Introduction The ten commandments are no longer lawful: they are not binding on the Christian. Christian scripture says the ten commandments were abolished Ephesians 2:15; a bible believing person is no longer bound to follow them; in fact (http://my.opera.com/richardinbellingham/blog/the-ten-commandments-were-abolished viewed 7/30/08).
THE TEN COMMANDMENTS ARE NOT FOR CHRISTIANS (Richard Bethel. http://www.bethelministries.com/ten_commandments.htm viewed 7/30/08).
The Ten Commandments: Christ Nailed to the Cross (The Ten Commandments: Christ Nailed to the Cross. By William A Worley. Published by the Author?, 1959).
Prof. M.D. Canright, an ordained Baptist preacher says:…”The Ten Commandments and the whole Jewish law are abolished, and the Sabbath is not binding upon Christians…we are not under the Ten Commandments, but under Christ” (Religious Delusions: A Psychic Study By J. V. Coombs Published by Kessinger Publishing, 2003, pp. 34-35).
One of the Ten Commandments was not carried over into the Law of Christ…
Not all of the Ten Commandments were carried over into the law of Christ (Jeffrey W. Hamilton, preacher. La Vista Church of Christ. http://www.lavistachurchofchrist.org/LVanswers/2004-11-23.htm viewed 7/30/08).
The Ten Commandments were given to the Jews; and when Christ came and died they were all nailed to the cross (The marked Bible By Charles Lindsay Taylor. Published by Pacific Press, 1922. Original from the University of California. Digitized Nov 30, 2007, p. 53).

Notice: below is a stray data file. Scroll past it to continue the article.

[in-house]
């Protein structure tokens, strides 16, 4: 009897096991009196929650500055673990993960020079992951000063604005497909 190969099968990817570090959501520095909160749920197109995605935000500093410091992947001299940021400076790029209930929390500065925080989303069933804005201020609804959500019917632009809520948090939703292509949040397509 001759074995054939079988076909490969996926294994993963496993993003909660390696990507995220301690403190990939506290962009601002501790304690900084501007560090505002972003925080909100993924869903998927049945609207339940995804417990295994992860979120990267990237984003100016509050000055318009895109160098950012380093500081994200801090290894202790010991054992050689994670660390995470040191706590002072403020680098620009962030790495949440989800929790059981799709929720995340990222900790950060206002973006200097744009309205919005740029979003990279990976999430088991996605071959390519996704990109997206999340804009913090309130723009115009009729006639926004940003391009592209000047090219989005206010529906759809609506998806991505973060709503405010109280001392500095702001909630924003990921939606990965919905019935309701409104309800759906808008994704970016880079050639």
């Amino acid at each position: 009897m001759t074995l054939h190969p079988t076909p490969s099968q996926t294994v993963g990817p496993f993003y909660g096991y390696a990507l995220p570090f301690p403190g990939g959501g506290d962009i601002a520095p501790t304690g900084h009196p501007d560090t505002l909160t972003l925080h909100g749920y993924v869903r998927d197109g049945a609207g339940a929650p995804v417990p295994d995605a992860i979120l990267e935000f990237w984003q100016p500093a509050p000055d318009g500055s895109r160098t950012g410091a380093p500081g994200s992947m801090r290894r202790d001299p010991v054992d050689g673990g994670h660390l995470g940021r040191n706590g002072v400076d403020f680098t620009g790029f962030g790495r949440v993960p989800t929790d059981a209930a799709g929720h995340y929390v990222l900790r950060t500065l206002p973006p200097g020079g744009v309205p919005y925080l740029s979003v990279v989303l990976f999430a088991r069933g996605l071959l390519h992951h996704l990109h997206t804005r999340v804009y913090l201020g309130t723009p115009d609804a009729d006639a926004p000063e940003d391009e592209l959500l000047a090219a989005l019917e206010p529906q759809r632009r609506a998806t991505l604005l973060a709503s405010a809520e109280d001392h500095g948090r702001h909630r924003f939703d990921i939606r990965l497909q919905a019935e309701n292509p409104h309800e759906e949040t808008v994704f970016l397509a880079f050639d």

The keeping of the Sabbath as commanded on the tables of stone was nailed to the cross…The Sabbath of the ten commandments had its mission (The Gospel Day: Or, the Light of Christianity By Charles Ebert Orr. Published by Gospel Trumpet, 1904 Original from the New York Public Library Digitized Jul 18, 2006, pp. 336-337).
A couple of years back I heard a Protestant “scholar” named Dr. Kenny Rhodes falsely claim that “God never gave the ten commandments to the Gentiles” and that not all of the ten commandments are reiterated in the New Testament (the Bible disagrees, please see the article Are the Ten Commandment Still in Effect?). He also inaccurately claimed that the ten commandments did not carry over in the New Testament (the Bible disagrees, please see What Did Jesus Teach About the Ten Commandments?). For one of his proofs, he correctly said that if we keep the ten commandments that we would have to keep the Sabbath command as well. I do, of course keep the Sabbath commandment. So, I am not sure how that is proof that one does NOT need to keep the commandments—Jesus, Paul, James, and John (and perhaps others) wrote that we are to keep those commandments (see also, Are the Ten Commandment Still in Effect?).
Yet, the fact is that Gentile Christians did believe that they were to keep the ten commandments (for proof, see The Ten Commandments and the Early Church).
It should be understood that it was only the disciples of Simon Magus (warned against in Acts 8) and those that tended to follow the heretic Marcion in the second century that did not teach adherence to the ten commandments (for more details, please see the article The Ten Commandments and the Early Church).
Certain Protestants and others who believe that Christians felt that the ten commandments were somehow done away, simply are proven wrong by the fact that faithful Christians as well as most others who professed Christ in the second century did not teach that. Instead, nearly all understood from the Bible and the teachings and the the practices of the apostles that the ten commandments were to be kept by Christians.